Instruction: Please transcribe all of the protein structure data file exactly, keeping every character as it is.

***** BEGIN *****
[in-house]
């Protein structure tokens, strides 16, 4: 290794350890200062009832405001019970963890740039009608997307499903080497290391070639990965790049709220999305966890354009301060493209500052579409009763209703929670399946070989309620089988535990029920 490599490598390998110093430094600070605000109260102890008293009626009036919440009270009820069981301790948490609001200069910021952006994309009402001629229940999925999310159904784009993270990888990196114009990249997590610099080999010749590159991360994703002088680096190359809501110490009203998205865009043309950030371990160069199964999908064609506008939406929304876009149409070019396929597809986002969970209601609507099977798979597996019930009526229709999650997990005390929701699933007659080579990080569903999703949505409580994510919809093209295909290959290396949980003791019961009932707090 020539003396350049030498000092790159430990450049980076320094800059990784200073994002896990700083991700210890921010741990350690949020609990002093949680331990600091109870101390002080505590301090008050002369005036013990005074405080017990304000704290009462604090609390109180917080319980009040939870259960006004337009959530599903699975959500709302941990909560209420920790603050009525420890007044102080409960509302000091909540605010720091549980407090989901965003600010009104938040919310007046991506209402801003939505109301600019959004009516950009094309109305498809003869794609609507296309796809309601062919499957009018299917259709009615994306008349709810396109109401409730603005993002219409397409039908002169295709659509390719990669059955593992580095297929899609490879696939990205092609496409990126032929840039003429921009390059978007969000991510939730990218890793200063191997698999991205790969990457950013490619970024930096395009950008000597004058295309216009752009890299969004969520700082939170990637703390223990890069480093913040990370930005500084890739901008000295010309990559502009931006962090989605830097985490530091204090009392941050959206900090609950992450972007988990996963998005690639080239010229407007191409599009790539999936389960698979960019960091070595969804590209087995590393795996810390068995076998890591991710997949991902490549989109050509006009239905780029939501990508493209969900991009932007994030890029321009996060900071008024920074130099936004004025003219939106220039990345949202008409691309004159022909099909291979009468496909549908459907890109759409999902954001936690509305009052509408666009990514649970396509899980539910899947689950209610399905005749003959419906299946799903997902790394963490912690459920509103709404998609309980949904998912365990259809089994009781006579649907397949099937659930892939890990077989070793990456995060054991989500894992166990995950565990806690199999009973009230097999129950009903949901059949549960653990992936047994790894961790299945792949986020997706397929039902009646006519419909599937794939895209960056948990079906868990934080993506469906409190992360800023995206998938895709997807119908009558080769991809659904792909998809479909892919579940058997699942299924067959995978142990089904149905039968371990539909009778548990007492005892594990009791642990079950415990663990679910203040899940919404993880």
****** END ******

[in-house]
């Protein structure tokens, strides 16, 4: 290794350890200062009832405001019970963890740039009608997307499903080497290391070639990965790049709220999305966890354009301060493209500052579409009763209703929670399946070989309620089988535990029920 490599490598390998110093430094600070605000109260102890008293009626009036919440009270009820069981301790948490609001200069910021952006994309009402001629229940999925999310159904784009993270990888990196114009990249997590610099080999010749590159991360994703002088680096190359809501110490009203998205865009043309950030371990160069199964999908064609506008939406929304876009149409070019396929597809986002969970209601609507099977798979597996019930009526229709999650997990005390929701699933007659080579990080569903999703949505409580994510919809093209295909290959290396949980003791019961009932707090 020539003396350049030498000092790159430990450049980076320094800059990784200073994002896990700083991700210890921010741990350690949020609990002093949680331990600091109870101390002080505590301090008050002369005036013990005074405080017990304000704290009462604090609390109180917080319980009040939870259960006004337009959530599903699975959500709302941990909560209420920790603050009525420890007044102080409960509302000091909540605010720091549980407090989901965003600010009104938040919310007046991506209402801003939505109301600019959004009516950009094309109305498809003869794609609507296309796809309601062919499957009018299917259709009615994306008349709810396109109401409730603005993002219409397409039908002169295709659509390719990669059955593992580095297929899609490879696939990205092609496409990126032929840039003429921009390059978007969000991510939730990218890793200063191997698999991205790969990457950013490619970024930096395009950008000597004058295309216009752009890299969004969520700082939170990637703390223990890069480093913040990370930005500084890739901008000295010309990559502009931006962090989605830097985490530091204090009392941050959206900090609950992450972007988990996963998005690639080239010229407007191409599009790539999936389960698979960019960091070595969804590209087995590393795996810390068995076998890591991710997949991902490549989109050509006009239905780029939501990508493209969900991009932007994030890029321009996060900071008024920074130099936004004025003219939106220039990345949202008409691309004159022909099909291979009468496909549908459907890109759409999902954001936690509305009052509408666009990514649970396509899980539910899947689950209610399905005749003959419906299946799903997902790394963490912690459920509103709404998609309980949904998912365990259809089994009781006579649907397949099937659930892939890990077989070793990456995060054991989500894992166990995950565990806690199999009973009230097999129950009903949901059949549960653990992936047994790894961790299945792949986020997706397929039902009646006519419909599937794939895209960056948990079906868990934080993506469906409190992360800023995206998938895709997807119908009558080769991809659904792909998809479909892919579940058997699942299924067959995978142990089904149905039968371990539909009778548990007492005892594990009791642990079950415990663990679910203040899940919404993880």